Home grown IT helps boost maintenance savings
Manager: Jim Minske
Title: Director of Maintenance
Fleet: A. Duie Pyle, West Chester, PA
Operation: Regional LTL carrier serving the Northeast
“I've evaluated many third-party maintenance systems in my career and I've found there's a distinct advantage in a fleet building its own system,” says Jim Minske. “It can be tailored to your own specific needs.”
Pyle operates a fleet of 1,900 trailers and 522 tractors. A team of 76 techs is spread among a headquarters shop and 11 satellite shops. Some shops have two techs, others up to 10. But all handle everything from PMs to major repairs.
“Not only do we maintain tractors and trailers in our 12 maintenance facilities — including accident repairs and other heavy-duty work — we maintain a lot of miscellaneous equipment, such as forklifts, flatbeds, etc.,” he relates.
“And with a lot of commercial systems, there are peripheral ‘modules’ that we don't need for our fleet, yet there are certain things they lack that we need to track.
“We handle virtually 100% of all our maintenance in-house, with the exception of some warranty work and tires,” says Minske. “By using our own techs, we believe we have better control over cost, quality and turnaround time. But we need information to monitor and make sure that reliability is there. Our company's logo is ‘service first’ in terms of on-time deliveries for customers and our role is to make sure that our fleet's equipment is ready to fulfill that promise.”
Moving from a paper-based to a computer- and Internet-based maintenance management system proved to be the easy part, says Minske. Developed by A. Duie Pyle's IT department, the new system is tightly focused on making sure vehicles get the proper PM at the proper service interval, and can be managed in accordance with performance and maintenance cost, not by pre-set years or mileage markers.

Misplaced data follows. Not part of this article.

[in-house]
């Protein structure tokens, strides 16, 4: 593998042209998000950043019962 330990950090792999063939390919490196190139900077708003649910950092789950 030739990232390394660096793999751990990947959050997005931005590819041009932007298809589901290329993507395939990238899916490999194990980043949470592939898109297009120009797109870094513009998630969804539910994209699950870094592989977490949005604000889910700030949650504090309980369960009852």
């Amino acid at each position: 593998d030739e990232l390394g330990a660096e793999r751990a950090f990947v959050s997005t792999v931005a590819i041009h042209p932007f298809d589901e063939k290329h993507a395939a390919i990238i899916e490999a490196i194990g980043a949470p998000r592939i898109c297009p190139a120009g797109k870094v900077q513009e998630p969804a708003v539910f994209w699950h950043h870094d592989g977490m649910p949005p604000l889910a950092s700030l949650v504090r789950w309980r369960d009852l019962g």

“We're trying to get away from retiring our equipment solely on the basis of how old it is or how many miles it's run,” Minske says. He notes that Pyle's equipment is usually retired after five to six years, during which 500,000 to 600,000 miles are covered.
“We want to move away from a hard-and-fast retirement date based on age or miles, and instead look at how a truck is performing on the basis of maintenance cost,” he points out. “That's why maintenance data is so important.”
Minske thinks the maintenance system's detailed focus on PM will enable the carrier to extend vehicle life further without impacting uptime or performance.
“We have a 76-item checklist for our power units at every PM, making sure our technicians do everything from look at coolant levels to adding grease at all required points,” Minske says. “It boils down to paying attention to the little details at every PM so we don't see that vehicle until its next PM.”
Now Pyle is focused on making the system even easier to use by adding in bar-coding capability, better parts inventory management and, eventually, control over an internally developed network of emergency road-call maintenance providers throughout the carrier's service territory.
Maintenance Bay presents case studies detailing how fleets resolve maintenance-related issues.